The popularity of self-checkout machines in supermarkets has caused a decline in the number of shop floor vacancies, new figures have revealed.
The overall number of checkout-related openings has fallen from 2,748 in last October to 2,020 this month, according to job search engine Adzuna.
It added that checkout roles previously accounted for under 58 percent of supermarket jobs in October 2016, while last month they only accounted for 15 percent.
At the same time the number of self-checkout machines in supermarkets has increased from 53,000 to around 80,000 in the last five years, according to analytics platform RBR Data Services.
The figures will cause fears among job searchers in the run up to Christmas, who often count on supermarkets taking on extra staff to cope with festive shoppers.
Adzuna co-founder Andrew Hunter told The Telegraph that supermarkets are more keen to hire sales assistants rather than checkout-related staff to carry out jobs such as restocking shelves, stock checks and preparing click and collect orders.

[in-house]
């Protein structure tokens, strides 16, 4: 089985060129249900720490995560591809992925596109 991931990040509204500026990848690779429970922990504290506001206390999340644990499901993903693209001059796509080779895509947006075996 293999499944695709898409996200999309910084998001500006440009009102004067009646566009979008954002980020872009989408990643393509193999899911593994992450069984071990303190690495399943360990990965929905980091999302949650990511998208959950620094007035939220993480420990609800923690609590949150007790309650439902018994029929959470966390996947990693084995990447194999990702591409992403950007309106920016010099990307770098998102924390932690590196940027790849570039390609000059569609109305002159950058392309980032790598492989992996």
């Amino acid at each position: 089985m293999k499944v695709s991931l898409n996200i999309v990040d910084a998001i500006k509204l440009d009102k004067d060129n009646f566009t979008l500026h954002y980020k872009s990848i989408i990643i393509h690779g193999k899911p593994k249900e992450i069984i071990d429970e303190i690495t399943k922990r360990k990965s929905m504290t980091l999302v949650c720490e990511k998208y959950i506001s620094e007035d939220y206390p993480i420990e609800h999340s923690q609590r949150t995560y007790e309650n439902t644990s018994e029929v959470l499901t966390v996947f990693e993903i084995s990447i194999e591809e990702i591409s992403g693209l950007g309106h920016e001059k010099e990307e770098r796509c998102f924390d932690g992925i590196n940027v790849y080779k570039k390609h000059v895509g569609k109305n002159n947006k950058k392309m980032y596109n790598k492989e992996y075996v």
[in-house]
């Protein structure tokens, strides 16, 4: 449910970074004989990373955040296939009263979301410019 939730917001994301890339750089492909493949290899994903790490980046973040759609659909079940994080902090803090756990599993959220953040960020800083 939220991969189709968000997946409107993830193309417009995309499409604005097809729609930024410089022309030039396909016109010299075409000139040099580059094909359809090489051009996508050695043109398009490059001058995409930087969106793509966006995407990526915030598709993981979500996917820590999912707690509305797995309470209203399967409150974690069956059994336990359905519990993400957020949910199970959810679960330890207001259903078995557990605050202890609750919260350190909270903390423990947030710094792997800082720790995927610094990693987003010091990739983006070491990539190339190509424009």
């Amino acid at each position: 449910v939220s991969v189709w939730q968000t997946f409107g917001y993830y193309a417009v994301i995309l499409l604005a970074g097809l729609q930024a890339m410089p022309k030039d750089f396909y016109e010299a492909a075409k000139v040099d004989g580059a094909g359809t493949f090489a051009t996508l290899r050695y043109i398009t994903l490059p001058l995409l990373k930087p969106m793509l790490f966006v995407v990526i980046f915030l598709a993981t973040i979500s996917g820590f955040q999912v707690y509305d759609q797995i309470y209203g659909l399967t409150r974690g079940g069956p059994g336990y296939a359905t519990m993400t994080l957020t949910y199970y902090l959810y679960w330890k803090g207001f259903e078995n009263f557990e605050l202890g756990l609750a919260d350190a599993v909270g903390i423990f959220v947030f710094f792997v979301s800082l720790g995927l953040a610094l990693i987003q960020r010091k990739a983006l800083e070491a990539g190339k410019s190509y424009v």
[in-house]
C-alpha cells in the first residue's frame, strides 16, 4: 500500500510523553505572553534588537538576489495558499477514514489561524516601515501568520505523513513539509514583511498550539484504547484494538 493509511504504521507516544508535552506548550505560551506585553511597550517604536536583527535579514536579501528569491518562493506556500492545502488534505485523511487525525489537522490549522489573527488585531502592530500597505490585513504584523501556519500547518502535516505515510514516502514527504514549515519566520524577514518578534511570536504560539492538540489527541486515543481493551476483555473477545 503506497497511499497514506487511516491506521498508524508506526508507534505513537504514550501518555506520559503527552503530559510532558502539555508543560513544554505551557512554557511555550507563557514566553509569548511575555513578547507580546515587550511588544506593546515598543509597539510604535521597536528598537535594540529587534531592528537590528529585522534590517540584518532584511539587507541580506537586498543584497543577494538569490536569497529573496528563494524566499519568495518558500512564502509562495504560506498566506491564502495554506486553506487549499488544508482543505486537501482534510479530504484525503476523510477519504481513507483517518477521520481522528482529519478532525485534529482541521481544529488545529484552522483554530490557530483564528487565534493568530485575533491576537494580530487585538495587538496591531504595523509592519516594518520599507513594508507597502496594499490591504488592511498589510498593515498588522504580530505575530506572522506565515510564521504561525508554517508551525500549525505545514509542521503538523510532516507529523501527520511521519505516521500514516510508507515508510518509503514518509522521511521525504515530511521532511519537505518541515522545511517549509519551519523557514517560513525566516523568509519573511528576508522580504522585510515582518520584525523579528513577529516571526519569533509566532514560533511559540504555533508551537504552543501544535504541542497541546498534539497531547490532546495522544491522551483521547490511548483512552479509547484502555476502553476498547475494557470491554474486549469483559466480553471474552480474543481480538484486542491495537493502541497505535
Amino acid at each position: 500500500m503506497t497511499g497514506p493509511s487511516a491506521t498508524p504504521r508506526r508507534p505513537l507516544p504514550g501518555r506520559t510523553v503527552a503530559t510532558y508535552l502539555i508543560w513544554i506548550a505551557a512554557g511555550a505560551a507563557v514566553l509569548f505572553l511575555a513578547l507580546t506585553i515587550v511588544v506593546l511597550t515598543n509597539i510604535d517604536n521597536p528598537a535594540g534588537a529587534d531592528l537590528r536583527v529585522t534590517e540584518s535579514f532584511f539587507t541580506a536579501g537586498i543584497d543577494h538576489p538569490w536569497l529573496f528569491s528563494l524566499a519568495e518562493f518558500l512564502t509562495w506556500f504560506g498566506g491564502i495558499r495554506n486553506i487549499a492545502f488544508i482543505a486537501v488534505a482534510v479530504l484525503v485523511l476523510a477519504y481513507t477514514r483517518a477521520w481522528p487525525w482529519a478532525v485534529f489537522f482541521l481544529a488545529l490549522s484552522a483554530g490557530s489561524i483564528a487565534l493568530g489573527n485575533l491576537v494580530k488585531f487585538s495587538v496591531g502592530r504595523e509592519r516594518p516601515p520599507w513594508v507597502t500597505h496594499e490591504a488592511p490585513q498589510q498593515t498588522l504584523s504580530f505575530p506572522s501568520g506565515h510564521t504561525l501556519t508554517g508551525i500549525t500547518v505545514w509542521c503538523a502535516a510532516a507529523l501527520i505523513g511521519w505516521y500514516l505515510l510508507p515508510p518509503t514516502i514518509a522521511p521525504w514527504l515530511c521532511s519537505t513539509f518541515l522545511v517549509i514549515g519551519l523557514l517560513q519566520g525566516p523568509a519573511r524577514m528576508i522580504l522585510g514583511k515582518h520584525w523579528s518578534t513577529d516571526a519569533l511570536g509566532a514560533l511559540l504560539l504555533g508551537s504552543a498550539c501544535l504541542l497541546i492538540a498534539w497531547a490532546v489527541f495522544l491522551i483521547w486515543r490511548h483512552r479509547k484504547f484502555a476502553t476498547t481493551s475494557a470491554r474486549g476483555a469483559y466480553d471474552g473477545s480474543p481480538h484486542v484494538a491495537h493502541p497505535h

He added: ‘Shifts for such workers often start from early mornings to late at night as the supermarkets prepare for busy shopping days, particularly around Christmas.’
It comes after online job adverts fell by 1.6% in September from August, bucking the usual end-of-summer bounce in job postings, and advertised salaries fell by the same amount, Adzuna said.
Mr Hunter said: ‘September traditionally sees a surge in job market activity but the figures we’re seeing this year could signal a cooling off of the job market, which had shown signs of resilience earlier in the year.’
The Office for National Statistics said earlier this month its measure of job vacancies fell to a two-year low of 988,000 in the three months to September.